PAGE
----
The Bill includes all the measures that we believe are necessary to deal with those we cannot prosecute or deport, including an overnight residence requirement; a travel measure allowing the banning of overseas travel without permission; measures restricting individuals from entering particular areas or places; an electronic communications device measure that will restrict the individual’s ability to use communications devices; and a financial services measure that will allow individuals to be limited to only one bank account, for which they will have to provide statements. The transfer of money and goods overseas without prior permission could also be prohibited.
The Bill also includes an association measure, under which a list of prohibited associates would be provided to the individual in advance, with the possibility that advance notice might be required for meeting other individuals; a reporting measure that would require the individual to report to a particular police station at a particular time; and a monitoring measure that would require the individual to co-operate with arrangements, including electronic tagging, to monitor their movements, communications, and other activities.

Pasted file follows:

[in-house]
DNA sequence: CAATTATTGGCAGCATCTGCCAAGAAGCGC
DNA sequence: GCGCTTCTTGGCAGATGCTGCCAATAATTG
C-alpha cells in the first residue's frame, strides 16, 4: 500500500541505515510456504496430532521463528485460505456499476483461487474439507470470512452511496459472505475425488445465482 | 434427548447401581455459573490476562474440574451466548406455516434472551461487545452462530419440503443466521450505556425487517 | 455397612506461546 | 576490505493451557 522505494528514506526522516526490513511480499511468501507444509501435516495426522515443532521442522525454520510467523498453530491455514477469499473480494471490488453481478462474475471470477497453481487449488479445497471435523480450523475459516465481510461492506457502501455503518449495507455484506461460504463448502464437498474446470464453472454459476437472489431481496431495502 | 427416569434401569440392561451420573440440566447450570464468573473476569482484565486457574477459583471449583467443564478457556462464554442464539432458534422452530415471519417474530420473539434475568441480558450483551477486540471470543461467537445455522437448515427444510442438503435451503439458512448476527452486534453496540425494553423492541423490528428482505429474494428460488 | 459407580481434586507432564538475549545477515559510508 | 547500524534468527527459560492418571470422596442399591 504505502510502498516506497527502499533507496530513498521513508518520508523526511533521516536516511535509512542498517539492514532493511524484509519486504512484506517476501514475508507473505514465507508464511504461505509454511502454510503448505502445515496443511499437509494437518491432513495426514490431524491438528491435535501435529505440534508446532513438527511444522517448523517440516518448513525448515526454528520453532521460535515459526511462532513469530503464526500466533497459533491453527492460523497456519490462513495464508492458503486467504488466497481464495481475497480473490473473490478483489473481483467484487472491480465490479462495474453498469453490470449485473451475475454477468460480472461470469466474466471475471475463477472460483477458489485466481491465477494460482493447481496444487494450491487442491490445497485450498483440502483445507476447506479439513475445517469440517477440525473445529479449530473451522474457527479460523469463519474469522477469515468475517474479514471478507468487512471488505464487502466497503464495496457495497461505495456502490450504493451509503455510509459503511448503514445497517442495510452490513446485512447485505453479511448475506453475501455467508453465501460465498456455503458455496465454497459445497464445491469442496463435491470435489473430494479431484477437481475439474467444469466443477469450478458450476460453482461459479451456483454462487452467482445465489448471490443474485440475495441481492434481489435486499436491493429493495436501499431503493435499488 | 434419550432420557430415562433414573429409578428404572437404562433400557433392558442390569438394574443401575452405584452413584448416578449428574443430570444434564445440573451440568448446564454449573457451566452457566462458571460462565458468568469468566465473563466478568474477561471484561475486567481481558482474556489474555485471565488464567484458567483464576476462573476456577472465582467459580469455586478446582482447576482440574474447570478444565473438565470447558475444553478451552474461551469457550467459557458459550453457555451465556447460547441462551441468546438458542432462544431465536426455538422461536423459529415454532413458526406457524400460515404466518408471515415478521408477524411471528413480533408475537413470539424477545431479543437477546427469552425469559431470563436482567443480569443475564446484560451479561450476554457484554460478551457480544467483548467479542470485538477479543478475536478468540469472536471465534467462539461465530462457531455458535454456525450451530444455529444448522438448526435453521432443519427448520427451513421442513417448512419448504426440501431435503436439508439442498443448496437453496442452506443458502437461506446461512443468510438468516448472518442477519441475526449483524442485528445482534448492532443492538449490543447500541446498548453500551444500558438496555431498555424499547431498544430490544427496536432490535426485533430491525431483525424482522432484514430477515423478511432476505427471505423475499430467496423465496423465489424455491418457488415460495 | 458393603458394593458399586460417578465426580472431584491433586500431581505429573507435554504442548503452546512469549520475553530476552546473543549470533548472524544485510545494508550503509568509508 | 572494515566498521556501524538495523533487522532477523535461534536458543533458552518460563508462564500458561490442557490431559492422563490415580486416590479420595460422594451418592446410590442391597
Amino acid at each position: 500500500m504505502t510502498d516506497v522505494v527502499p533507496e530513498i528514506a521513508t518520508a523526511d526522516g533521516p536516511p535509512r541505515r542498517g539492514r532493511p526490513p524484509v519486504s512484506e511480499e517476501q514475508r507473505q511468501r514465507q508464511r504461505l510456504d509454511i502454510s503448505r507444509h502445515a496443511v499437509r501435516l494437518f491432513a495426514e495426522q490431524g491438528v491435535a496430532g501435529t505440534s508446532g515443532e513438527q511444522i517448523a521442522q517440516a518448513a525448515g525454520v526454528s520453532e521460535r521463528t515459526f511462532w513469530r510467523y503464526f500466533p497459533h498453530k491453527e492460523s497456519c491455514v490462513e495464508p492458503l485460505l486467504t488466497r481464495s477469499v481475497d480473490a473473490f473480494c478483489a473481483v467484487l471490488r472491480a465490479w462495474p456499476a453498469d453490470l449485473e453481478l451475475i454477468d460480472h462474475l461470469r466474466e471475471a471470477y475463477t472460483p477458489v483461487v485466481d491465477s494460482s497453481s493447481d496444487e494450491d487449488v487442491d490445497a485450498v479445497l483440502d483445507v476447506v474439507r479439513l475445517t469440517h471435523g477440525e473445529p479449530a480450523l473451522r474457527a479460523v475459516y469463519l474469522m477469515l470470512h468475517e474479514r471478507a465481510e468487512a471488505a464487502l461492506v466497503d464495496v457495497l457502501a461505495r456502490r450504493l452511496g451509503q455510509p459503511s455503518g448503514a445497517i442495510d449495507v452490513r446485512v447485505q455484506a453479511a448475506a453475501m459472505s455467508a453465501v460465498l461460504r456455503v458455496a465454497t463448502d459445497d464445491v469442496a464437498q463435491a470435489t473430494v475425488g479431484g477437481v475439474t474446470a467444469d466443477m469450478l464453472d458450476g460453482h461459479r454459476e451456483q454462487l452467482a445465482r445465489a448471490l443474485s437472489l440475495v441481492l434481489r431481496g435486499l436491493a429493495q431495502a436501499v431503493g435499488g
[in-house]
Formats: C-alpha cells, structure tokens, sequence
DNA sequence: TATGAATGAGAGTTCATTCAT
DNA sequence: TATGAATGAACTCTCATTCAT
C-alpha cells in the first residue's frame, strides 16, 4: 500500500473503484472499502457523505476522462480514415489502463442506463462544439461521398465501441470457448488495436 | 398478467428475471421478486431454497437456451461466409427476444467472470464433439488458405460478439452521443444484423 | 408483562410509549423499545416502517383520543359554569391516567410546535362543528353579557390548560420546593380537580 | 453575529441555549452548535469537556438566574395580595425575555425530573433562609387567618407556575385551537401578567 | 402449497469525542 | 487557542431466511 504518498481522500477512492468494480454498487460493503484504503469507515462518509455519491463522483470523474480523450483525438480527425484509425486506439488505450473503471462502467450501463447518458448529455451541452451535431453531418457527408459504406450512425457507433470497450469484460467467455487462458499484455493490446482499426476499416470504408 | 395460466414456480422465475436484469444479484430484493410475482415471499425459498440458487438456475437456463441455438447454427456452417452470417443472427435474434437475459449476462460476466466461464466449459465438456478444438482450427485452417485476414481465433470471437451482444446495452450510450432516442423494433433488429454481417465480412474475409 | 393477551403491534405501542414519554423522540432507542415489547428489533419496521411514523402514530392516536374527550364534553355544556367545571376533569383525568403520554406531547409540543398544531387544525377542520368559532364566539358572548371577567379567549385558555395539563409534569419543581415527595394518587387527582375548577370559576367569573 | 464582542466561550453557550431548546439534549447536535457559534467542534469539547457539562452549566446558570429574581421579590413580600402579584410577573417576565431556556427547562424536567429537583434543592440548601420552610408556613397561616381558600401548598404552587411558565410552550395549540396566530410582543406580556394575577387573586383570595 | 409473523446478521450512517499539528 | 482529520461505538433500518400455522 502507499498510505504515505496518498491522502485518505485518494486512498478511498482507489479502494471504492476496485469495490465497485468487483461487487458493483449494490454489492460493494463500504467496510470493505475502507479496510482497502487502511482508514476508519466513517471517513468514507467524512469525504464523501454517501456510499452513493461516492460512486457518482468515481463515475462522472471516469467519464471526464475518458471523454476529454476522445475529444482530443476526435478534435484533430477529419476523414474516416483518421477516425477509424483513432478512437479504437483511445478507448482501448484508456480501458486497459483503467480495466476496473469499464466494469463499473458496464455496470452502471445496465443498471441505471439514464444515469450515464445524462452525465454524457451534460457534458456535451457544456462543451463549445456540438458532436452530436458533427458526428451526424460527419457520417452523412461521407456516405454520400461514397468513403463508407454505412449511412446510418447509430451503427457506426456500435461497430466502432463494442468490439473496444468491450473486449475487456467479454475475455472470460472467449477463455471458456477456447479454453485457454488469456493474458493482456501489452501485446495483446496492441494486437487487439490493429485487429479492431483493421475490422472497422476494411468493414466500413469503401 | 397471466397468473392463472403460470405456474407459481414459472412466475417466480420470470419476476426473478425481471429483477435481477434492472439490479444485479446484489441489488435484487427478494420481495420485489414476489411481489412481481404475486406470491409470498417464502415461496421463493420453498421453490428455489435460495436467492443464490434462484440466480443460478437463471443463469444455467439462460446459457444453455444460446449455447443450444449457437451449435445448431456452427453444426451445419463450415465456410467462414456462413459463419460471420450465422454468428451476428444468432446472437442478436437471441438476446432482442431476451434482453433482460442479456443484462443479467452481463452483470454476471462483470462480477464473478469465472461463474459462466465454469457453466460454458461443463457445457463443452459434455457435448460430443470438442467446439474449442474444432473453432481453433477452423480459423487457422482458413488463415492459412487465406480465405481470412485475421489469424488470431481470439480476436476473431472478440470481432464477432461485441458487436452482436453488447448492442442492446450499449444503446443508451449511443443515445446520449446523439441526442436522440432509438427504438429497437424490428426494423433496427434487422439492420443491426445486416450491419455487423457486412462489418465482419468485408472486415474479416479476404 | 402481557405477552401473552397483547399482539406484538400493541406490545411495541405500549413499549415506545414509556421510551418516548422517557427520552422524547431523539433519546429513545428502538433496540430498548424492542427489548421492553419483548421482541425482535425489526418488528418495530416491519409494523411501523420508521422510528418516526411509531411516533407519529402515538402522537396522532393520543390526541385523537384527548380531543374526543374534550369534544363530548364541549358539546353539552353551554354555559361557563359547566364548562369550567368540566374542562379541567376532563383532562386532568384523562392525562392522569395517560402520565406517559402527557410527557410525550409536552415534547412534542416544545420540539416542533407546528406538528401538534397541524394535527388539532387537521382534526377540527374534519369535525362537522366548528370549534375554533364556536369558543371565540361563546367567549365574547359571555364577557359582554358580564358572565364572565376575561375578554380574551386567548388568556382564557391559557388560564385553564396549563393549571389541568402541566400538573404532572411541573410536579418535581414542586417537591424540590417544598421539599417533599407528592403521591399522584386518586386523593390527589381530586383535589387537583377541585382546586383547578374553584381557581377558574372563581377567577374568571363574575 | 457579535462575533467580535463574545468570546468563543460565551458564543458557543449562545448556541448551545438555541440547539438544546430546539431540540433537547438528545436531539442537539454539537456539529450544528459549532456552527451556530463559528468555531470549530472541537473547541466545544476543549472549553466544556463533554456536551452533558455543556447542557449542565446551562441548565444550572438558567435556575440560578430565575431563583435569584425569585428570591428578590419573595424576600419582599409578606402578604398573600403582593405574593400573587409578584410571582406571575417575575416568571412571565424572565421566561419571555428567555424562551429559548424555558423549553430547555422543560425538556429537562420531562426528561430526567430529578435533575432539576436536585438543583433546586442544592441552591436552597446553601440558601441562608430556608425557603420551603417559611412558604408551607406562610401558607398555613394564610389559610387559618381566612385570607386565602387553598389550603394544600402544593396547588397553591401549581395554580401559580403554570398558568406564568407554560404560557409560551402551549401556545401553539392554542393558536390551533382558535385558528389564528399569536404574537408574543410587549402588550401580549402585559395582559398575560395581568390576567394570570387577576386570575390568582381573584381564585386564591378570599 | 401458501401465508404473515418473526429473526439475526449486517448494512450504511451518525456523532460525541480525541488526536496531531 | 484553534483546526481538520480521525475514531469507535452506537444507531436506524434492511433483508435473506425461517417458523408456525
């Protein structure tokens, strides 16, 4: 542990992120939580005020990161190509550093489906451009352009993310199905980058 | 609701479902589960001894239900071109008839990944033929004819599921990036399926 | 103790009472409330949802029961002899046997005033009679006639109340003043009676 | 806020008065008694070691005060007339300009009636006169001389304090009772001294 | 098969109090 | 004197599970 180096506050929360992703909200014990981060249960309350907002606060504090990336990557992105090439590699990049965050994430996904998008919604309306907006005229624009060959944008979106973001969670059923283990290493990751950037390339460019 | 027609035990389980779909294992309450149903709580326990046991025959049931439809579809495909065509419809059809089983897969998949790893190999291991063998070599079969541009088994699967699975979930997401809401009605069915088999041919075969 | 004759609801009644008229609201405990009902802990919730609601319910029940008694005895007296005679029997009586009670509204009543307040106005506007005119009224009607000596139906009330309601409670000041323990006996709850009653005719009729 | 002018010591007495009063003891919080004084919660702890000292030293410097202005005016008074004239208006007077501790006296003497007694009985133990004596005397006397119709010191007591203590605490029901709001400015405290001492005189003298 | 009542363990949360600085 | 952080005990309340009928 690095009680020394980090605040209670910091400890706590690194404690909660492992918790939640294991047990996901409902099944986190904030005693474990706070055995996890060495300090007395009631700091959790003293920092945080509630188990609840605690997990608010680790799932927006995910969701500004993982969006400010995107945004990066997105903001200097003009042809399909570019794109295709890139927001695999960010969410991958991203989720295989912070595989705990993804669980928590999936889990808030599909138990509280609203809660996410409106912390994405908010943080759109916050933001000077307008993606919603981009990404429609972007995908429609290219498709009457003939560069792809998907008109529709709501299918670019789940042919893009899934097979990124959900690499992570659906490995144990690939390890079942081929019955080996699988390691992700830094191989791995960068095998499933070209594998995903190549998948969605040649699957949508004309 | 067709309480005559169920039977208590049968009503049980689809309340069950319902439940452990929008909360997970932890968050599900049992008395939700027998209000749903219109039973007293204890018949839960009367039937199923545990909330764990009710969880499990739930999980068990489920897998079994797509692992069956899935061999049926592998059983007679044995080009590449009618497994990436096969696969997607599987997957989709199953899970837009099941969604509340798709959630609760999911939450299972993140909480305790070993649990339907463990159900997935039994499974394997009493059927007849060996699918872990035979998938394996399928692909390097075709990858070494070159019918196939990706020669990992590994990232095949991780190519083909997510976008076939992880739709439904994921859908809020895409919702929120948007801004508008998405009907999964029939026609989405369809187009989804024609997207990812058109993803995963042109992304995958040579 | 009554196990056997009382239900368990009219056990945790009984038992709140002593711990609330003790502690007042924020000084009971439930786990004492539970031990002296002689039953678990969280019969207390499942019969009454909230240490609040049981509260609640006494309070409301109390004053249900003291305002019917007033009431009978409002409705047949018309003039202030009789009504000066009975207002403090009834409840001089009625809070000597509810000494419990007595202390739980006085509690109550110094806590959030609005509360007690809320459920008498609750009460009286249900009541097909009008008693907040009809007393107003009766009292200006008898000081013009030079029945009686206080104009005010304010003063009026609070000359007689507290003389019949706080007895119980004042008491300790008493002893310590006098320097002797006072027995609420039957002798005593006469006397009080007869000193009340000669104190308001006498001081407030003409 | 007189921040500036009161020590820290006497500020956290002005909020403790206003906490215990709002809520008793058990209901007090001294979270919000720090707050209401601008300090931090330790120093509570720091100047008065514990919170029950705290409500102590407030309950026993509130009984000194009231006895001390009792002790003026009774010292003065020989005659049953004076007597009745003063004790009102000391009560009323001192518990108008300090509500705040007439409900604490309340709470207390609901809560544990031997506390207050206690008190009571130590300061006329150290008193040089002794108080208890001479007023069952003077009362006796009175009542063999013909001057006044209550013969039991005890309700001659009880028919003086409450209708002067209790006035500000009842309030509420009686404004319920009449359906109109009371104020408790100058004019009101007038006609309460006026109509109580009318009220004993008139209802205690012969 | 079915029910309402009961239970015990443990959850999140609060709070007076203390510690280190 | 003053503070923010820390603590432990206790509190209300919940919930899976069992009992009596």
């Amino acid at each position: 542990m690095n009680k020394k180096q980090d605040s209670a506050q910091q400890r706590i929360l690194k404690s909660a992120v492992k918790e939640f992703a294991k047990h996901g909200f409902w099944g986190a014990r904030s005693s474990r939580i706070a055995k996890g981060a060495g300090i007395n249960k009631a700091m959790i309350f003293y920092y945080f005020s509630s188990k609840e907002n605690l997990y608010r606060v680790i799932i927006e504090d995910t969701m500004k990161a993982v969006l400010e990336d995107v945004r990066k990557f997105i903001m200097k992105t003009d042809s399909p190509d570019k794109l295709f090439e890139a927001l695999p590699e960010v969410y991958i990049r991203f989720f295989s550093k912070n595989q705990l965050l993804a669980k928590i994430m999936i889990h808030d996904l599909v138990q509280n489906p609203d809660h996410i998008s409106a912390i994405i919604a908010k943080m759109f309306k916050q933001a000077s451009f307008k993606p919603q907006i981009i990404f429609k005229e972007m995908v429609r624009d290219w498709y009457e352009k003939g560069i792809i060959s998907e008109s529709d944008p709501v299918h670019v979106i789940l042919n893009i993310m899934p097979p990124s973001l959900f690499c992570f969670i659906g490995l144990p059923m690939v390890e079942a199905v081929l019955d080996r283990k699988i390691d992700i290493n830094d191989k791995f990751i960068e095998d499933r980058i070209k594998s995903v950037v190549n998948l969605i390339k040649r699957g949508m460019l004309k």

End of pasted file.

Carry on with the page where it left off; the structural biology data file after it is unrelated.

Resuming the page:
The Bill includes additional safeguards, including an increase in the threshold for the imposition of a TPIM notice from reasonable suspicion of involvement in terrorism-related activity to reasonable belief, and a two-year overall time limit for a TPIM notice. We believe that TPIMs, together with the significant extra resources that are being given to the police and Security Service for covert investigation, strike the right balance between robust measures to protect the public and the protection of civil liberties.
I do not intend to go over the issues that we discussed in detail on Report, but I wish to say something about the draft Enhanced Terrorism Prevention and Investigation Measures Bill, which we published for pre-legislative scrutiny on
The review of counter-terrorism and security powers that was announced on